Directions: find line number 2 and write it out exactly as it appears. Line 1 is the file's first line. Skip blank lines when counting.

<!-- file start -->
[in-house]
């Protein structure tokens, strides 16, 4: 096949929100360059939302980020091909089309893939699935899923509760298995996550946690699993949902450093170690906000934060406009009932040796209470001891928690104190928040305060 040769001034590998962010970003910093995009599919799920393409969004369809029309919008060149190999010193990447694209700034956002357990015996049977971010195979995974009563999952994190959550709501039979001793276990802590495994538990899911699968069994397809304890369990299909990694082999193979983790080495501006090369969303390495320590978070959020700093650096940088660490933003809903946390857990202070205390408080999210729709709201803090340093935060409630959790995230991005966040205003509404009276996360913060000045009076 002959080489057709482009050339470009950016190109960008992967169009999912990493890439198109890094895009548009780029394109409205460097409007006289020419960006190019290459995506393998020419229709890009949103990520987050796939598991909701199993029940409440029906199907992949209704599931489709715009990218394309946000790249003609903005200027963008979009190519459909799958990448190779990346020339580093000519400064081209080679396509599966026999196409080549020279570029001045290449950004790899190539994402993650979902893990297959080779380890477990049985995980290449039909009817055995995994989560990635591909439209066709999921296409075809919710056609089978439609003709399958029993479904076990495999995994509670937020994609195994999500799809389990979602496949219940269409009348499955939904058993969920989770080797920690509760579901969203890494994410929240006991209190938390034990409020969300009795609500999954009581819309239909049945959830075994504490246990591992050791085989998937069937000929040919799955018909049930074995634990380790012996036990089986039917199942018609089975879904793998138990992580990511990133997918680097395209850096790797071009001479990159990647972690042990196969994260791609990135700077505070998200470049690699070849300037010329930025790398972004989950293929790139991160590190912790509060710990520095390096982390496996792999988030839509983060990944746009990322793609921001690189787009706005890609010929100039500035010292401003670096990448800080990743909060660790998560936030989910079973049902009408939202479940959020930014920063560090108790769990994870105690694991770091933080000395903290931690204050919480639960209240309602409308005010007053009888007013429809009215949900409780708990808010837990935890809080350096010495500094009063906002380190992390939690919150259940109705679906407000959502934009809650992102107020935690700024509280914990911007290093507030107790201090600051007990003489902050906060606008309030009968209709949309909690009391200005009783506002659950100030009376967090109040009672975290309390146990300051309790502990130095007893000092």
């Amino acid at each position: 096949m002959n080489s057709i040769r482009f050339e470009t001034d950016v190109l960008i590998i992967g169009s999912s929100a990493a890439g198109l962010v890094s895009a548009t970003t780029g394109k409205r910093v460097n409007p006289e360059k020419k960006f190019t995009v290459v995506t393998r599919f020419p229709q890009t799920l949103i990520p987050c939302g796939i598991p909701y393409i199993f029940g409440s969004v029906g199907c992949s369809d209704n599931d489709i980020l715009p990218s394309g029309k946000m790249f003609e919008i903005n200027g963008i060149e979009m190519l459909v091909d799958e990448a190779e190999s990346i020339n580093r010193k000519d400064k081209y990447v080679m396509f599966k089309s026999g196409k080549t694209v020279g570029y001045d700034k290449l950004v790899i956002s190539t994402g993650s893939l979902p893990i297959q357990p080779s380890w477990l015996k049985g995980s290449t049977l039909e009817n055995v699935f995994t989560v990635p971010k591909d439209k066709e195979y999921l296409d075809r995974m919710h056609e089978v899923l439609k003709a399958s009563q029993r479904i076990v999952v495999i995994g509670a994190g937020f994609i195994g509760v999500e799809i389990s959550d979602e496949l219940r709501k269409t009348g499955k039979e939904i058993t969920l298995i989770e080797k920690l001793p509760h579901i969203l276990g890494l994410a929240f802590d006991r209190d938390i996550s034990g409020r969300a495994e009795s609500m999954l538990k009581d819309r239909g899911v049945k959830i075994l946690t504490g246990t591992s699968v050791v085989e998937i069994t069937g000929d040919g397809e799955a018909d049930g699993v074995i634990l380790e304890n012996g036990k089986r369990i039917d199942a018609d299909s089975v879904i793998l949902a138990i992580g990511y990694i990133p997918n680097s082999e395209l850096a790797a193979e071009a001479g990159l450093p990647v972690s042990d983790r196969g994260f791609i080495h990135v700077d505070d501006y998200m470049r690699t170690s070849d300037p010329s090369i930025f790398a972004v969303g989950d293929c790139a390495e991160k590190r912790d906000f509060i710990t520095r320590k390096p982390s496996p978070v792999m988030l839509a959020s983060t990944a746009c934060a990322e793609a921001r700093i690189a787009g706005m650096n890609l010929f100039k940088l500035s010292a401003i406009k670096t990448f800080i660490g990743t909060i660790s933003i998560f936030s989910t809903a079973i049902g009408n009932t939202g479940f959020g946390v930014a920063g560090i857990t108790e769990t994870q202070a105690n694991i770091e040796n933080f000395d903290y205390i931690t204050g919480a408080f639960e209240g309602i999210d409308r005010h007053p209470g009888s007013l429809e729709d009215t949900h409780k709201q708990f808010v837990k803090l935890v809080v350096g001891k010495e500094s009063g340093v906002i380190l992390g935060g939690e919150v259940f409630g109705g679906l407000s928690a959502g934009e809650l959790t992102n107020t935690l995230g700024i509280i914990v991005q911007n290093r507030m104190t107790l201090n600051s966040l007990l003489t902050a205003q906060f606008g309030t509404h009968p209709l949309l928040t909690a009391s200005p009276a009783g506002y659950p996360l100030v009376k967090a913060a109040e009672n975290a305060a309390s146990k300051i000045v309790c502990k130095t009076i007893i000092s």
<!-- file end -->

């Protein structure tokens, strides 16, 4: 096949929100360059939302980020091909089309893939699935899923509760298995996550946690699993949902450093170690906000934060406009009932040796209470001891928690104190928040305060 040769001034590998962010970003910093995009599919799920393409969004369809029309919008060149190999010193990447694209700034956002357990015996049977971010195979995974009563999952994190959550709501039979001793276990802590495994538990899911699968069994397809304890369990299909990694082999193979983790080495501006090369969303390495320590978070959020700093650096940088660490933003809903946390857990202070205390408080999210729709709201803090340093935060409630959790995230991005966040205003509404009276996360913060000045009076 002959080489057709482009050339470009950016190109960008992967169009999912990493890439198109890094895009548009780029394109409205460097409007006289020419960006190019290459995506393998020419229709890009949103990520987050796939598991909701199993029940409440029906199907992949209704599931489709715009990218394309946000790249003609903005200027963008979009190519459909799958990448190779990346020339580093000519400064081209080679396509599966026999196409080549020279570029001045290449950004790899190539994402993650979902893990297959080779380890477990049985995980290449039909009817055995995994989560990635591909439209066709999921296409075809919710056609089978439609003709399958029993479904076990495999995994509670937020994609195994999500799809389990979602496949219940269409009348499955939904058993969920989770080797920690509760579901969203890494994410929240006991209190938390034990409020969300009795609500999954009581819309239909049945959830075994504490246990591992050791085989998937069937000929040919799955018909049930074995634990380790012996036990089986039917199942018609089975879904793998138990992580990511990133997918680097395209850096790797071009001479990159990647972690042990196969994260791609990135700077505070998200470049690699070849300037010329930025790398972004989950293929790139991160590190912790509060710990520095390096982390496996792999988030839509983060990944746009990322793609921001690189787009706005890609010929100039500035010292401003670096990448800080990743909060660790998560936030989910079973049902009408939202479940959020930014920063560090108790769990994870105690694991770091933080000395903290931690204050919480639960209240309602409308005010007053009888007013429809009215949900409780708990808010837990935890809080350096010495500094009063906002380190992390939690919150259940109705679906407000959502934009809650992102107020935690700024509280914990911007290093507030107790201090600051007990003489902050906060606008309030009968209709949309909690009391200005009783506002659950100030009376967090109040009672975290309390146990300051309790502990130095007893000092």